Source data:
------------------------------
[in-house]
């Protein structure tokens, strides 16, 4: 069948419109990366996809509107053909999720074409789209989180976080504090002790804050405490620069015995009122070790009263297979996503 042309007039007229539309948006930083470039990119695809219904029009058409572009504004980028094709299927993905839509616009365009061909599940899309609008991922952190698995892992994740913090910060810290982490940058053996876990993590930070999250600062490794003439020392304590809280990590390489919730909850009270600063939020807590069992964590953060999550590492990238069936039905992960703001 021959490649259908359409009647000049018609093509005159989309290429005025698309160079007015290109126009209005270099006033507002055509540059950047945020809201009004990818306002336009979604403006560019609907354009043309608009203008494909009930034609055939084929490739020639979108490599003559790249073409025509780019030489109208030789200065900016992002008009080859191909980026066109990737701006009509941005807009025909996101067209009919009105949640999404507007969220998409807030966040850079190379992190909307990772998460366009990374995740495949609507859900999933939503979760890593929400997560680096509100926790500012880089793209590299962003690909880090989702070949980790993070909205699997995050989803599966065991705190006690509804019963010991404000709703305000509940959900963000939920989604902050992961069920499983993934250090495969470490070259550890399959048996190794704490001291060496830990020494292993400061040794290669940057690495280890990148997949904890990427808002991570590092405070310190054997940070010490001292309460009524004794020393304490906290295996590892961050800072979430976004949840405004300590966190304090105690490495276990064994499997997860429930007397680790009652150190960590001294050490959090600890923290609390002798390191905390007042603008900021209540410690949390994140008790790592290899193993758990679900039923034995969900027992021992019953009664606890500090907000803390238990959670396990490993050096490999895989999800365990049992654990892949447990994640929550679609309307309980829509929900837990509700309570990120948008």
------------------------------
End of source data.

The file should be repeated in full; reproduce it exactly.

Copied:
[in-house]
């Protein structure tokens, strides 16, 4: 069948419109990366996809509107053909999720074409789209989180976080504090002790804050405490620069015995009122070790009263297979996503 042309007039007229539309948006930083470039990119695809219904029009058409572009504004980028094709299927993905839509616009365009061909599940899309609008991922952190698995892992994740913090910060810290982490940058053996876990993590930070999250600062490794003439020392304590809280990590390489919730909850009270600063939020807590069992964590953060999550590492990238069936039905992960703001 021959490649259908359409009647000049018609093509005159989309290429005025698309160079007015290109126009209005270099006033507002055509540059950047945020809201009004990818306002336009979604403006560019609907354009043309608009203008494909009930034609055939084929490739020639979108490599003559790249073409025509780019030489109208030789200065900016992002008009080859191909980026066109990737701006009509941005807009025909996101067209009919009105949640999404507007969220998409807030966040850079190379992190909307990772998460366009990374995740495949609507859900999933939503979760890593929400997560680096509100926790500012880089793209590299962003690909880090989702070949980790993070909205699997995050989803599966065991705190006690509804019963010991404000709703305000509940959900963000939920989604902050992961069920499983993934250090495969470490070259550890399959048996190794704490001291060496830990020494292993400061040794290669940057690495280890990148997949904890990427808002991570590092405070310190054997940070010490001292309460009524004794020393304490906290295996590892961050800072979430976004949840405004300590966190304090105690490495276990064994499997997860429930007397680790009652150190960590001294050490959090600890923290609390002798390191905390007042603008900021209540410690949390994140008790790592290899193993758990679900039923034995969900027992021992019953009664606890500090907000803390238990959670396990490993050096490999895989999800365990049992654990892949447990994640929550679609309307309980829509929900837990509700309570990120948008």